EUFIC Launches Food and Health Science Literacy Campaign to Combat Disinformation in the EU

Last Updated : 08 September 2023
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    In recognition of International Literacy Day, the European Food Information Council (EUFIC) has launched a campaign on food and health science literacy. This initiative emphasises the crucial role of literacy in empowering the public to make well-informed diet and lifestyle choices, underpinning a vision for a healthier and more sustainable society. During the whole month of September, EUFIC is raising awareness of the topic via a set of actionable materials, such as infographics and articles, via its Twitter, Facebook and Instagram channels and with the support of media outlets across Europe.

    Addressing the Challenge of Science Illiteracy in Europe

    Despite science's key role in our lives, the uncontrolled spread of misinformation, disinformation, and pseudo-science threatens citizens' ability to make informed choices.

    A 2022 Eurobarometer survey shows that public TV and radio stations are the top trusted news sources in the EU at 49%, followed by the written press (39%), and then private TV and radio stations (27%). Despite this trust, the potential distortion of scientific facts by the media and the frequent over-simplified or sensationalised reporting creates uncertainty and contributes to diminishing trust in authentic scientific information.

    EUFIC’s work aims not just to support and guide journalists and scientists in responsible and clear reporting, but also to empower European citizens. By improving their food and health science literacy, they can better decipher and understand the true essence of what is being conveyed through the headlines and on social media.

    EUFIC’s Campaign: Advancing Science Literacy for Better Decision-making

    EUFIC identified countries where citizens feel less confident about identifying disinformation. Estonia and Poland emerged as the primary focus areas, with approximately 40% of the population either "not very confident" or "not confident at all" in recognising disinformation when they encounter it.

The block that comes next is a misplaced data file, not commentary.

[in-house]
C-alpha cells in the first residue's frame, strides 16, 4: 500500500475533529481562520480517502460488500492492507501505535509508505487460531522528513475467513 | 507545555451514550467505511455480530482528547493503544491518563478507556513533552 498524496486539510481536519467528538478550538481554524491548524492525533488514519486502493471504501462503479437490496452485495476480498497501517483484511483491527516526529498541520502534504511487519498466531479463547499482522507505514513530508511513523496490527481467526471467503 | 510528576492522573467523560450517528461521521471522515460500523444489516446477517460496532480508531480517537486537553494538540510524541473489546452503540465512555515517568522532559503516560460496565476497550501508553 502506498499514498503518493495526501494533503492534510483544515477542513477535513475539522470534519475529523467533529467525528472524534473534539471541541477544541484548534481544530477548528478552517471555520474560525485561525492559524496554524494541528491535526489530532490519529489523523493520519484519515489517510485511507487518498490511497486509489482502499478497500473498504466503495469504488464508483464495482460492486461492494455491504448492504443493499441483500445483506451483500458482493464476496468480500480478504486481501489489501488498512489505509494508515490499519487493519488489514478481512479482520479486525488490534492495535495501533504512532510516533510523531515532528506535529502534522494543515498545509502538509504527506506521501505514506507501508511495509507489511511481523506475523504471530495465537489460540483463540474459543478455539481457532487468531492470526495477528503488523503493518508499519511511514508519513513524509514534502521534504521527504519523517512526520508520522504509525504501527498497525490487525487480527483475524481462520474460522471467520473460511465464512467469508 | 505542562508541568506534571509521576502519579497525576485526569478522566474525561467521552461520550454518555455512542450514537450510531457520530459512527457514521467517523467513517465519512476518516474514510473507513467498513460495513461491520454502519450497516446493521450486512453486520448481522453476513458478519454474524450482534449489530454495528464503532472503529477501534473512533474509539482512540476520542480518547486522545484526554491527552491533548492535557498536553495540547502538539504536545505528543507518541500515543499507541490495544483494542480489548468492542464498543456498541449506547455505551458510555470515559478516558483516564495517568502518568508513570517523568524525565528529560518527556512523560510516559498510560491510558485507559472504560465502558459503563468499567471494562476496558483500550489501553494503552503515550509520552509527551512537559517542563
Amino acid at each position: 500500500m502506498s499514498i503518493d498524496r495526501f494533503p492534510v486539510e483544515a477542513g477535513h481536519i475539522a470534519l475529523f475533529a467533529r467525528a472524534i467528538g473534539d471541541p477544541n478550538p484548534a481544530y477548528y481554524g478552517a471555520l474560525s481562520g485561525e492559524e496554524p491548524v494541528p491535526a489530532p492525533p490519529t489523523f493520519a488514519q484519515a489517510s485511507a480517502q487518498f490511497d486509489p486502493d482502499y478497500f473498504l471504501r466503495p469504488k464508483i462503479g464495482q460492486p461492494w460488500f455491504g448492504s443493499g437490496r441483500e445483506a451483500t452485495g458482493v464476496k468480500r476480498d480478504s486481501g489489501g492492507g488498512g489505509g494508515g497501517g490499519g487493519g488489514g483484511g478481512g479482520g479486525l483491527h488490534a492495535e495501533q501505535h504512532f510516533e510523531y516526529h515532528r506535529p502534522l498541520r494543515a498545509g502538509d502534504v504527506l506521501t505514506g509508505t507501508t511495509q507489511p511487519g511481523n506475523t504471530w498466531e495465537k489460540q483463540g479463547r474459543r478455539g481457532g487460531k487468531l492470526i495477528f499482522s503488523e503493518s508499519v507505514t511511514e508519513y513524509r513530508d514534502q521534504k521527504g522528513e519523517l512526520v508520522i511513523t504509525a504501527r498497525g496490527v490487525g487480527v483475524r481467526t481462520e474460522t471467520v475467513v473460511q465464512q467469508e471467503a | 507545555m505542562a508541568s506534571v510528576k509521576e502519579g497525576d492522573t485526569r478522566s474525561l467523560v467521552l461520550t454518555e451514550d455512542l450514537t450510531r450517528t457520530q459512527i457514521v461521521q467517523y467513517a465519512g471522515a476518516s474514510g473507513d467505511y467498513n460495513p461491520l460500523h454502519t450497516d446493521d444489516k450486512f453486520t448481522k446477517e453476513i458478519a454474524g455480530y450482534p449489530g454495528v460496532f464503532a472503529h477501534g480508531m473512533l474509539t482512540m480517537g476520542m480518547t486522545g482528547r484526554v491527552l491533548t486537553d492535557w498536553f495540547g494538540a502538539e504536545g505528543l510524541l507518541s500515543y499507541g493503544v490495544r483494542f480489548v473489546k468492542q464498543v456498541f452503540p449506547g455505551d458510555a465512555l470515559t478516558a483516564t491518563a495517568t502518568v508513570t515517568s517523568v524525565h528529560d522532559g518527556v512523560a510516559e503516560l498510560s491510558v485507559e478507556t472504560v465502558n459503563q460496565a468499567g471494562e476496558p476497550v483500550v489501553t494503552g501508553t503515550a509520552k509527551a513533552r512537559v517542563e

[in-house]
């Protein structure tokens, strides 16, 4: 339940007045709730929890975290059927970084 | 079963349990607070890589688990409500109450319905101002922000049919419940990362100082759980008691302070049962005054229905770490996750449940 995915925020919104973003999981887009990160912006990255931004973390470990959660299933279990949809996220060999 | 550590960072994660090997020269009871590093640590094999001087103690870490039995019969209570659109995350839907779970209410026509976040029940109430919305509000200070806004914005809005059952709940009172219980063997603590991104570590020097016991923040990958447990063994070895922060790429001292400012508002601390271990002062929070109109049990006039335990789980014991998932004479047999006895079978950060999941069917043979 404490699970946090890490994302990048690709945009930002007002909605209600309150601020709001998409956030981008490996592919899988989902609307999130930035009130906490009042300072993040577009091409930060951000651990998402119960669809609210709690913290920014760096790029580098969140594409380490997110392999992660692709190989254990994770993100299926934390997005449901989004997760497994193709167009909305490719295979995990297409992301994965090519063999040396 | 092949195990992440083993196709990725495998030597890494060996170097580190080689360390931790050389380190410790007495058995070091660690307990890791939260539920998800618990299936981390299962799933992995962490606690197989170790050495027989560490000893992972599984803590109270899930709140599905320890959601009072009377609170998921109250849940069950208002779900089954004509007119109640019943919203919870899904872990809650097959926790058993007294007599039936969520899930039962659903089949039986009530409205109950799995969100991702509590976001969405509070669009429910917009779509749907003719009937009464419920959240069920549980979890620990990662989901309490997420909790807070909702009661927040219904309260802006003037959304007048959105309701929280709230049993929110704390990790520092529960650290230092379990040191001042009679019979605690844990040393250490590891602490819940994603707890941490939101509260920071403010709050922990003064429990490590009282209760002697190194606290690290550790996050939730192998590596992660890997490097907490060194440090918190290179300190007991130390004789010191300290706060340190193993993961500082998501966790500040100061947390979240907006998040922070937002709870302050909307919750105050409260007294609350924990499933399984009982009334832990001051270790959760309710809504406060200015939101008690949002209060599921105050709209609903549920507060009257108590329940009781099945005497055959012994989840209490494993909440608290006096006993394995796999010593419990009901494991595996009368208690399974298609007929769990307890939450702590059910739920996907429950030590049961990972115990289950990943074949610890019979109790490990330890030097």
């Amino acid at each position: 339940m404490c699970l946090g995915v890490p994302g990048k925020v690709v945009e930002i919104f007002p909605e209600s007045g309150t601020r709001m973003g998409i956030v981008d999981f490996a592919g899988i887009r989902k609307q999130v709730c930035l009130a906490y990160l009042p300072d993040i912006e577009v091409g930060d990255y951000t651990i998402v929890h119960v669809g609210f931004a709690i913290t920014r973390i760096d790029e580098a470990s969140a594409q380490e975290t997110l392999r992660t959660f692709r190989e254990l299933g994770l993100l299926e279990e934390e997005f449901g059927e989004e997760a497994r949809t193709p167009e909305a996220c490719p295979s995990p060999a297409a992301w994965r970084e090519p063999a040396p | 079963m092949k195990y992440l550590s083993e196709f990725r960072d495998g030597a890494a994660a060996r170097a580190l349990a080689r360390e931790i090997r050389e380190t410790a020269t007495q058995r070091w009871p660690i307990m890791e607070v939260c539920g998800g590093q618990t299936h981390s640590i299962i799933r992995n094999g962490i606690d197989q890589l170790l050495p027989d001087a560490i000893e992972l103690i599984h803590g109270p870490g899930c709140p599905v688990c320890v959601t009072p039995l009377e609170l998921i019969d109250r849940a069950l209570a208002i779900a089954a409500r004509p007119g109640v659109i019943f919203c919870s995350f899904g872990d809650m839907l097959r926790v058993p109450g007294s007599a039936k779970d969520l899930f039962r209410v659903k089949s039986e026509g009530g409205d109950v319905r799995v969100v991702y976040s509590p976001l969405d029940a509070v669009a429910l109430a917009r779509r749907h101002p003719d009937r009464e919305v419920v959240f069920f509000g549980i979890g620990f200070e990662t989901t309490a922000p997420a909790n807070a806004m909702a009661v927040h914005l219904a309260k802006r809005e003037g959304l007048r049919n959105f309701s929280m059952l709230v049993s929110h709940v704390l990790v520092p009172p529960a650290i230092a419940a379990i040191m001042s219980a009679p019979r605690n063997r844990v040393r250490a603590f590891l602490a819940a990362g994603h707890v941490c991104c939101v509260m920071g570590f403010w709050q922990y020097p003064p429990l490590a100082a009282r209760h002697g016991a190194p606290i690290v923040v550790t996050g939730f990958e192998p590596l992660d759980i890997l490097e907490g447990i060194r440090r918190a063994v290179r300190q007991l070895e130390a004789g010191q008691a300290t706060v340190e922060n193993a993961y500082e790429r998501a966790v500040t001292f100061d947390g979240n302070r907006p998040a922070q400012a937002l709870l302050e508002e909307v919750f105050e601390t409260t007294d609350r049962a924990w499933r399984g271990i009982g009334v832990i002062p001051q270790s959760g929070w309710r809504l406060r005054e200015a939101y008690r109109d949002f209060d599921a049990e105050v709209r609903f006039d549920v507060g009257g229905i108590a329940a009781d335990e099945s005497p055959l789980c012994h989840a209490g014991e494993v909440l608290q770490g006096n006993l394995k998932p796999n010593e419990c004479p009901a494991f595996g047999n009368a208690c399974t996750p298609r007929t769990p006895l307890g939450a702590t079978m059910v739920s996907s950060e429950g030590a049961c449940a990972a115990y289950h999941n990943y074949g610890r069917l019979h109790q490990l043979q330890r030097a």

Leveraging Google’s keyword research analysis and collecting questions from EUFIC’s website audience via a survey, EUFIC identified frequently asked questions on how to spot disinformation online. Using these insights, the campaign includes a set of actionable and appealing materials – from infographics to insightful articles – addressing vital topics like trustworthy sources, spotting misinformation, cognitive biases and debunking common food and nutrition myths. This bottom-up approach ensured that the community's queries directly informed the campaign materials. Although the social media campaign is primarily in English, EUFIC ensures a wider local reach by translating materials into local languages (i.e., Estonian and Polish) and disseminating them with the assistance of local media agencies.

    Join EUFIC in Their Quest for a Science-Literate Europe

    Through this campaign, EUFIC emphasises food and health science literacy's significant role in promoting a healthier, more sustainable society. This September, be a part of this mission by tuning into EUFIC's campaign on social media and helping shape a future where decisions are informed, choices are healthy, and societies are sustainable.




    Campaign overview

    About the European Food Information Council (EUFIC)

    EUFIC is a consumer-oriented non-profit organisation founded to make the science behind food and health more accessible and easier to understand among the public. EUFIC’s mission is to produce science-based content to inspire and empower healthier and more sustainable diets and lifestyles among European citizens.

    For more about EUFIC:


    Marie-Christine Thurm, Media relations, EUFIC,


    The dissemination of this research is co-funded by the European Union. However, the views and opinions expressed are those of the author(s) only and do not necessarily reflect those of the European Union or the European Health and Digital Executive Agency (HaDEA). Neither the European Union nor the agency can be held responsible for them.